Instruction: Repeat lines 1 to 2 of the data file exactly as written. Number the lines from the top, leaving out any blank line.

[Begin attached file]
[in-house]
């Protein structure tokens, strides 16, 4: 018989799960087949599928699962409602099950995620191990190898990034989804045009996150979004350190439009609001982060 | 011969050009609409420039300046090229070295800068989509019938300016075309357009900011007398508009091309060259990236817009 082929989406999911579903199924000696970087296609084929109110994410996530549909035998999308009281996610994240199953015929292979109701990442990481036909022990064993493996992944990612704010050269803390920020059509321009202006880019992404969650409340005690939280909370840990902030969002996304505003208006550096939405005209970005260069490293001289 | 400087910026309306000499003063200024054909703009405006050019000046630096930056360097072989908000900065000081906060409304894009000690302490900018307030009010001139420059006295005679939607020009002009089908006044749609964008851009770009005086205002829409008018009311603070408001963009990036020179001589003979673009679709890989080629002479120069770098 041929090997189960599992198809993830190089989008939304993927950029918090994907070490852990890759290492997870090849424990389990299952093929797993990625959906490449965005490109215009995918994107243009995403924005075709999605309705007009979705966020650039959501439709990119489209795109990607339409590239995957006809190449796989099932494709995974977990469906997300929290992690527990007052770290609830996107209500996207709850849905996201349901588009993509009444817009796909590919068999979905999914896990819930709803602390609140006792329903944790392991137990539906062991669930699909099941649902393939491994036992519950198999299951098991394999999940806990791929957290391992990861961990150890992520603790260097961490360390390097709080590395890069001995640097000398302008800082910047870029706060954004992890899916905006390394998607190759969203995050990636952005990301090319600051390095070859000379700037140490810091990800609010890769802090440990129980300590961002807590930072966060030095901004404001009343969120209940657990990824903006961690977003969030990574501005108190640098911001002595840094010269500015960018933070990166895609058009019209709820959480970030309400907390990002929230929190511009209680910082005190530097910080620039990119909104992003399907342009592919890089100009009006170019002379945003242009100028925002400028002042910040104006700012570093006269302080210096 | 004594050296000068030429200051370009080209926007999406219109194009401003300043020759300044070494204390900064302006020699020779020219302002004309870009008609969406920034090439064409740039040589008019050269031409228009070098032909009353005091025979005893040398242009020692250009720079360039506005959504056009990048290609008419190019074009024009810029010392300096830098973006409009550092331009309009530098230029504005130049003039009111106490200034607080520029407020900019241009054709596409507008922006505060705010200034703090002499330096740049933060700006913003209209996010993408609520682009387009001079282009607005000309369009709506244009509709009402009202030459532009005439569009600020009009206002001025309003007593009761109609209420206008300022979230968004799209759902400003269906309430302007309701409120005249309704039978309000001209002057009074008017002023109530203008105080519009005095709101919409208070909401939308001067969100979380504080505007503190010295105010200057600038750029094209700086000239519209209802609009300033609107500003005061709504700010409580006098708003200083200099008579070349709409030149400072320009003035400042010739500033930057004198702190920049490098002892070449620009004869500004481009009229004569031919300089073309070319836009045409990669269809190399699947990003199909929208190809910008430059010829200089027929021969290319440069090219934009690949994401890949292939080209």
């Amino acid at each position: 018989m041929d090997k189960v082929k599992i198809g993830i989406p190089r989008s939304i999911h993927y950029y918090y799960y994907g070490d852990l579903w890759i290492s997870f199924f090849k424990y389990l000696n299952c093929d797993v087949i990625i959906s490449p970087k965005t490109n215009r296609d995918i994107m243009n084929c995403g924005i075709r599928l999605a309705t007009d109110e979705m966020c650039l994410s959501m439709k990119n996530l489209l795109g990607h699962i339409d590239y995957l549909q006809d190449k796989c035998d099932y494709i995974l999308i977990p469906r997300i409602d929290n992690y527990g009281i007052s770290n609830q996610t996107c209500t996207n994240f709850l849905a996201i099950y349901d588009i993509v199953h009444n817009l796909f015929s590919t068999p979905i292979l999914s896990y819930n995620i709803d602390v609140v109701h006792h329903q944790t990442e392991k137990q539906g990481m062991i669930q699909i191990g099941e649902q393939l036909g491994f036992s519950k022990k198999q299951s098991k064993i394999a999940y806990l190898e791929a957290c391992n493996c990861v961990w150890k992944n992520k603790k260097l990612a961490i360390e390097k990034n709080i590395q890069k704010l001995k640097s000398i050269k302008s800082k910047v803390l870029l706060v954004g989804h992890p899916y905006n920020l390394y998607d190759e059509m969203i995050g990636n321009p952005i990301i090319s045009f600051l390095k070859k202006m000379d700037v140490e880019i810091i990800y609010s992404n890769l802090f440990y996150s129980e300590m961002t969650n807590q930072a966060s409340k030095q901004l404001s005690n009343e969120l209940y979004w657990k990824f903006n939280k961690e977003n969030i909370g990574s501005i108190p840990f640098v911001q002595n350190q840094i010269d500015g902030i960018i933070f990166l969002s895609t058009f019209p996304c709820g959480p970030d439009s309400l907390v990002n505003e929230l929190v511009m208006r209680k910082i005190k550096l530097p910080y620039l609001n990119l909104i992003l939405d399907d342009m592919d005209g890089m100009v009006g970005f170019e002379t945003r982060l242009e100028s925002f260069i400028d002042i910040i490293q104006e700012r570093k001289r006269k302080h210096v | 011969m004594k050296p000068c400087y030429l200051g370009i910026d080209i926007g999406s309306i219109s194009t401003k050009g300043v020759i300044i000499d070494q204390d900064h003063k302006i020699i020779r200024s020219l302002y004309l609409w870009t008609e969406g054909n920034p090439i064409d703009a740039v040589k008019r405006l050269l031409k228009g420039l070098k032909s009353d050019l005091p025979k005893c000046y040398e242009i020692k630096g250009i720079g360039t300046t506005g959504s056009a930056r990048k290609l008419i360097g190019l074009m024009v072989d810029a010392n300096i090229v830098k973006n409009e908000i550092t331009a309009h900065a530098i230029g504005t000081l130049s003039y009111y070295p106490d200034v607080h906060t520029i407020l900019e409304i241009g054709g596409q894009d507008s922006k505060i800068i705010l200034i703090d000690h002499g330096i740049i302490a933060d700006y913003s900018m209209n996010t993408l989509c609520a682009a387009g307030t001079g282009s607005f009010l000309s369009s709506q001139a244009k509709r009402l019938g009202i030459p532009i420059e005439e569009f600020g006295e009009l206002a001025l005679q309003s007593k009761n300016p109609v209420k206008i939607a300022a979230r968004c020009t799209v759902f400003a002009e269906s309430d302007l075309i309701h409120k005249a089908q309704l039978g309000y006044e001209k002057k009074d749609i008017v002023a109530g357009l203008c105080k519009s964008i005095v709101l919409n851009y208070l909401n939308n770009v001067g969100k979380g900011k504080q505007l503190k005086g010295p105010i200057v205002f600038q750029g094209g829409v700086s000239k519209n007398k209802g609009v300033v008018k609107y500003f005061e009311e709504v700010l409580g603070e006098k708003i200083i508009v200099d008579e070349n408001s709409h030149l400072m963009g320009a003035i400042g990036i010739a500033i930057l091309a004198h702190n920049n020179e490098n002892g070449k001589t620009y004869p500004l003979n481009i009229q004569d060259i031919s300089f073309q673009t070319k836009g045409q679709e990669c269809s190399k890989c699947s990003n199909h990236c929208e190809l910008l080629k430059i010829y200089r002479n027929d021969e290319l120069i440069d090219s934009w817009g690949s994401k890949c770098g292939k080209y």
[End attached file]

[in-house]
């Protein structure tokens, strides 16, 4: 018989799960087949599928699962409602099950995620191990190898990034989804045009996150979004350190439009609001982060 | 011969050009609409420039300046090229070295800068989509019938300016075309357009900011007398508009091309060259990236817009 082929989406999911579903199924000696970087296609084929109110994410996530549909035998999308009281996610994240199953015929292979109701990442990481036909022990064993493996992944990612704010050269803390920020059509321009202006880019992404969650409340005690939280909370840990902030969002996304505003208006550096939405005209970005260069490293001289 | 400087910026309306000499003063200024054909703009405006050019000046630096930056360097072989908000900065000081906060409304894009000690302490900018307030009010001139420059006295005679939607020009002009089908006044749609964008851009770009005086205002829409008018009311603070408001963009990036020179001589003979673009679709890989080629002479120069770098 041929090997189960599992198809993830190089989008939304993927950029918090994907070490852990890759290492997870090849424990389990299952093929797993990625959906490449965005490109215009995918994107243009995403924005075709999605309705007009979705966020650039959501439709990119489209795109990607339409590239995957006809190449796989099932494709995974977990469906997300929290992690527990007052770290609830996107209500996207709850849905996201349901588009993509009444817009796909590919068999979905999914896990819930709803602390609140006792329903944790392991137990539906062991669930699909099941649902393939491994036992519950198999299951098991394999999940806990791929957290391992990861961990150890992520603790260097961490360390390097709080590395890069001995640097000398302008800082910047870029706060954004992890899916905006390394998607190759969203995050990636952005990301090319600051390095070859000379700037140490810091990800609010890769802090440990129980300590961002807590930072966060030095901004404001009343969120209940657990990824903006961690977003969030990574501005108190640098911001002595840094010269500015960018933070990166895609058009019209709820959480970030309400907390990002929230929190511009209680910082005190530097910080620039990119909104992003399907342009592919890089100009009006170019002379945003242009100028925002400028002042910040104006700012570093006269302080210096 | 004594050296000068030429200051370009080209926007999406219109194009401003300043020759300044070494204390900064302006020699020779020219302002004309870009008609969406920034090439064409740039040589008019050269031409228009070098032909009353005091025979005893040398242009020692250009720079360039506005959504056009990048290609008419190019074009024009810029010392300096830098973006409009550092331009309009530098230029504005130049003039009111106490200034607080520029407020900019241009054709596409507008922006505060705010200034703090002499330096740049933060700006913003209209996010993408609520682009387009001079282009607005000309369009709506244009509709009402009202030459532009005439569009600020009009206002001025309003007593009761109609209420206008300022979230968004799209759902400003269906309430302007309701409120005249309704039978309000001209002057009074008017002023109530203008105080519009005095709101919409208070909401939308001067969100979380504080505007503190010295105010200057600038750029094209700086000239519209209802609009300033609107500003005061709504700010409580006098708003200083200099008579070349709409030149400072320009003035400042010739500033930057004198702190920049490098002892070449620009004869500004481009009229004569031919300089073309070319836009045409990669269809190399699947990003199909929208190809910008430059010829200089027929021969290319440069090219934009690949994401890949292939080209």